Liver Investigation: Testing Marker Utility in Steatohepatitis (LITMUS) is a pioneering European research project, funded by the European Innovative Medicines Initiative (IMI) 2 Joint undertaking. It brings together clinical scientists from international research-intensive universities and some of the world’s leading pharmaceutical companies from the European Federation of Pharmaceutical Industries and Associations (EFPIA) to develop new diagnostic tests for assessing patients with non-alcohol related fatty liver disease (NAFLD).
Since its launch in November 2017, LITMUS has been coordinated by Newcastle University, working with EFPIA partner Pfizer, and has seen its project budget grow to EUR 46.5 million. This project continues working towards the common goals of developing, validating, and qualifying better biomarkers for testing NAFLD.
The goal of the LiverScreen project is to reduce mortality and morbidity from liver disease. It aims to set up a targeted, easy-to-use, cost-beneficial screening program for detection of liver fibrosis in high-risk groups within the general population, using transient elastography (TE) as a screening tool.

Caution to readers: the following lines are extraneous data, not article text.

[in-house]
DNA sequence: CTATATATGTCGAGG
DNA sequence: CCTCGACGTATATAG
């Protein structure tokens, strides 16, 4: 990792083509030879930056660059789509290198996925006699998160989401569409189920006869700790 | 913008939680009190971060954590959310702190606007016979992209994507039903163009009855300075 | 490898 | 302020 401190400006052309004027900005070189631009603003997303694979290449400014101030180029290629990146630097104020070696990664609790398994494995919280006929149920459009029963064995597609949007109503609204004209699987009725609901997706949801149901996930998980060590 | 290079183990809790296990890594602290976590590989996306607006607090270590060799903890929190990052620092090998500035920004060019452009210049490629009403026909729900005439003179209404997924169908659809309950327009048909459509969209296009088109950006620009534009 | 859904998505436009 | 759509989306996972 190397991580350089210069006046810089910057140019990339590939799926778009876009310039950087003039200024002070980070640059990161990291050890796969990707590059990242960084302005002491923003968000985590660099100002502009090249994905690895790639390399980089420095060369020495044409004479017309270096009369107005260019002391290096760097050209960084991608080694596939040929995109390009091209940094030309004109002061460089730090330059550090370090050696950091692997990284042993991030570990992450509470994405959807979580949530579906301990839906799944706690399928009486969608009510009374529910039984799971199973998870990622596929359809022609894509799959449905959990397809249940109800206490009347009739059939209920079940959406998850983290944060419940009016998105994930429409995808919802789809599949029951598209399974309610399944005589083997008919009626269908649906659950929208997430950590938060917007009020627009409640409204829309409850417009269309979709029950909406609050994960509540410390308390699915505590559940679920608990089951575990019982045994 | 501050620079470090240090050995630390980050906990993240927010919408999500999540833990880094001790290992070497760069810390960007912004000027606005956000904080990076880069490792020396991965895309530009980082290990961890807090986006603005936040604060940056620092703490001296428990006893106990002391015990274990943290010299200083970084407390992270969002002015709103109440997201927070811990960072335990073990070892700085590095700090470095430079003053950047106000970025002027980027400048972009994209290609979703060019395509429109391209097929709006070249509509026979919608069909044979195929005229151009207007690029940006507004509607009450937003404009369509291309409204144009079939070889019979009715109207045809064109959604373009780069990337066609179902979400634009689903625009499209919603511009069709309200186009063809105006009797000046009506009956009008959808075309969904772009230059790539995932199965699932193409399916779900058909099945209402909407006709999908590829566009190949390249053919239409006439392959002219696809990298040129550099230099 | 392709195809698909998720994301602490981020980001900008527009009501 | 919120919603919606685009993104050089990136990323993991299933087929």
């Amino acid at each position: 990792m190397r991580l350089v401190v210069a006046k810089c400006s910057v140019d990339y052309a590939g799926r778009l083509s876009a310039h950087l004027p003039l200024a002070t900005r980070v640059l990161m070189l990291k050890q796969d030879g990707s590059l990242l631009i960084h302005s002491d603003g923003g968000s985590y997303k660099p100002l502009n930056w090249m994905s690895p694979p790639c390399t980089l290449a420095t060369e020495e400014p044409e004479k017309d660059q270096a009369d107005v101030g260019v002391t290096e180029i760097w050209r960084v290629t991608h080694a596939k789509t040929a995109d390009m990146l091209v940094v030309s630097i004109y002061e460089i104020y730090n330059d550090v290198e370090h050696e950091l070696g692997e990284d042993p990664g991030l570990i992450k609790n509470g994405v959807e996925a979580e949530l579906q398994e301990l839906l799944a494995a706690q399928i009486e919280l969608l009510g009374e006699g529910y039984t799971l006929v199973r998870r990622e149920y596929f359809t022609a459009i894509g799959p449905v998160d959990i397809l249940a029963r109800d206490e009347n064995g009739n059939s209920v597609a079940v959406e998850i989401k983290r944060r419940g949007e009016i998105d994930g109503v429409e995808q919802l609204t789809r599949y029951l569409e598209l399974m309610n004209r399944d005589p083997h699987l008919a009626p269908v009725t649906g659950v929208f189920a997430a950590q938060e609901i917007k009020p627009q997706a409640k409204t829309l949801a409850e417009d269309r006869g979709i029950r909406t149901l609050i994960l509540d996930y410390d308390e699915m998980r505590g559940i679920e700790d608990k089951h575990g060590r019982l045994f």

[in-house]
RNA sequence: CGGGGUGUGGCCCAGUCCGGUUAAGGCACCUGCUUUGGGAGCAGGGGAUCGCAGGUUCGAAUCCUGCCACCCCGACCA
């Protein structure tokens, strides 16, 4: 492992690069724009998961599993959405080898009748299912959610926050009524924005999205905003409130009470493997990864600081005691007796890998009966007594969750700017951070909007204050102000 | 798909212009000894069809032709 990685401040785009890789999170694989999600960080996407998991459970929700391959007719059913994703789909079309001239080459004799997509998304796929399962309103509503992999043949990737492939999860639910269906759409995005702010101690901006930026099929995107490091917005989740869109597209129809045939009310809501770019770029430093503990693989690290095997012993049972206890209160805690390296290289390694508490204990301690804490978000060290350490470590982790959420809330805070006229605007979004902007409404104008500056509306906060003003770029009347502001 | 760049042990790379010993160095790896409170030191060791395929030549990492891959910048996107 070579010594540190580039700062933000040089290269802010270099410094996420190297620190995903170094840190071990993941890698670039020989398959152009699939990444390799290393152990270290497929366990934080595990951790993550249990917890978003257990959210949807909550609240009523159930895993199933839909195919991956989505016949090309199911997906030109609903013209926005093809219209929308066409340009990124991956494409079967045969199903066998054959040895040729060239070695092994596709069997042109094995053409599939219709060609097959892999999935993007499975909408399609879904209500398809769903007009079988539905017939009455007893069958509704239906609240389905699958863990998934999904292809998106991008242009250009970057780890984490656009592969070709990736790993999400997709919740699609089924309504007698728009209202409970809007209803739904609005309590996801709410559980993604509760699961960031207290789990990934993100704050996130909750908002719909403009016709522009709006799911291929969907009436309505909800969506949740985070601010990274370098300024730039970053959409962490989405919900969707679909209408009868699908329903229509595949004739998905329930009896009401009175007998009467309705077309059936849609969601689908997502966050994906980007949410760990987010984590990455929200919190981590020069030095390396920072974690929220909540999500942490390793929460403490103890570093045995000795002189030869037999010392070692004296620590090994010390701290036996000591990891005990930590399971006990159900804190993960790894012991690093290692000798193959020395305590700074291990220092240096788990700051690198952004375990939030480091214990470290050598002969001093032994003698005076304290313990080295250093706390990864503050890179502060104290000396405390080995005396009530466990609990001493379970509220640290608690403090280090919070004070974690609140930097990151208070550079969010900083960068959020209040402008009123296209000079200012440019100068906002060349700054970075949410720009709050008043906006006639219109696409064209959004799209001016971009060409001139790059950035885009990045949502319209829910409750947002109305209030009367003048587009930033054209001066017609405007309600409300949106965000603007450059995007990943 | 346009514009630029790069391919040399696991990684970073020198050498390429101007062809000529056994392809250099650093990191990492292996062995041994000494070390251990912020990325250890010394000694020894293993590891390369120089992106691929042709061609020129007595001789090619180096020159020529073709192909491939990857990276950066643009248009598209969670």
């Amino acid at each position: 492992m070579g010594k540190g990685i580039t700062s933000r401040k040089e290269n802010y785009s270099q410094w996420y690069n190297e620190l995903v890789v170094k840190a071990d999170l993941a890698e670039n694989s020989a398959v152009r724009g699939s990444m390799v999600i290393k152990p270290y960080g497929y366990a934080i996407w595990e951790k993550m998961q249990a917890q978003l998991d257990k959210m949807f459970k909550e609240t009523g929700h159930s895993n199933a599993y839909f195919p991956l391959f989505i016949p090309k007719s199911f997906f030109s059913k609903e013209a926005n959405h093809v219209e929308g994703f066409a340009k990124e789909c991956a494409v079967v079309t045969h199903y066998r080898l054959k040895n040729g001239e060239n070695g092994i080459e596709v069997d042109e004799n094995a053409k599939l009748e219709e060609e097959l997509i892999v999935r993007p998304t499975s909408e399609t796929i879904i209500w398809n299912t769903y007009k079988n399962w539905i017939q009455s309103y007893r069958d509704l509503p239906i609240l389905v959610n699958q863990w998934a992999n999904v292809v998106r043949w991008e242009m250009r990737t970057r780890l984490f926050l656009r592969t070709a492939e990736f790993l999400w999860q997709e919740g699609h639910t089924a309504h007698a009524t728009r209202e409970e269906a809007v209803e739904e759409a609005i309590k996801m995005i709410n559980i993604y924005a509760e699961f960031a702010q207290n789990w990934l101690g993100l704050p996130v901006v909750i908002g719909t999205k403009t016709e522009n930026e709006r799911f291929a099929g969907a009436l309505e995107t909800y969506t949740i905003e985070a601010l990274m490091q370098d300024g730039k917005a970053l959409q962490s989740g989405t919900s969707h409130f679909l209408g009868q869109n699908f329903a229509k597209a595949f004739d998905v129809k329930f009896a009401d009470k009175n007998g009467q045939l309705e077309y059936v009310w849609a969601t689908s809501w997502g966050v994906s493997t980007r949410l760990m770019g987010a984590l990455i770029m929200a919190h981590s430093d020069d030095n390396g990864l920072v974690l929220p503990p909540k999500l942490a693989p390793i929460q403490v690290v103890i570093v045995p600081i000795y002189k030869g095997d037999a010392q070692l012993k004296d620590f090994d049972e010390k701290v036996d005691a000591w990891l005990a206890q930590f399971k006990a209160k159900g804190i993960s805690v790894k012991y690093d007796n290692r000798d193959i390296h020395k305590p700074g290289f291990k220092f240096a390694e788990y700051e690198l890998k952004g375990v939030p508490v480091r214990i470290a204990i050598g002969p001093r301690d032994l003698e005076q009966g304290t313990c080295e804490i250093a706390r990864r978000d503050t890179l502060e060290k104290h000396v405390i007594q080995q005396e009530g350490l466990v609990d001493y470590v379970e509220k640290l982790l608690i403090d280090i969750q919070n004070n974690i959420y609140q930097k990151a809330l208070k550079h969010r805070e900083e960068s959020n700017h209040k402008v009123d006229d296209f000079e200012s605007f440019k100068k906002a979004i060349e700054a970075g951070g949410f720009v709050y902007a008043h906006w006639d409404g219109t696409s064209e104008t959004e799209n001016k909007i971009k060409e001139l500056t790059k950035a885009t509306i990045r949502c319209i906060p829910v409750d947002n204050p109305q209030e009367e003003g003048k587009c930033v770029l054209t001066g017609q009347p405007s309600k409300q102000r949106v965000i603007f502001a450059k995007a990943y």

LiverScreen project will screen a total of 30,000 people recruited from different European countries. By analysing the results from the subjects recruited, the LiverScreen consortium can validate the diagnostic accuracy, cost-effectiveness and acceptability of using the TE technology to case-find advanced liver fibrosis in the general population. LiverScreen will assess the prevalence of liver fibrosis within certain sub-populations based on health risk factors and will apply this knowledge to fine-tune the case-finding. At completion, the project aims to have a targeted, population-based screening intervention programme for chronic liver diseases in Europe, ready for implementation.
The year 2019 saw the launch of MICROB-PREDICT, a EUR 15 million EU Horizon 2020-financed project, uniting the expertise of 22 European partners, including EASL, in ten countries, that includes world-leading microbiome specialists, clinical experts, and patient organisations.
The consortium continues in its work, investigating the human microbiome to identify predictors and mechanisms associated with the development of decompensated cirrhosis and progression to acute-on-chronic liver failure (ACLF), a major cause of morbidity and mortality worldwide. At present there are very few studies into this area of liver disease, meaning there is a real lack of effective treatment options for patients.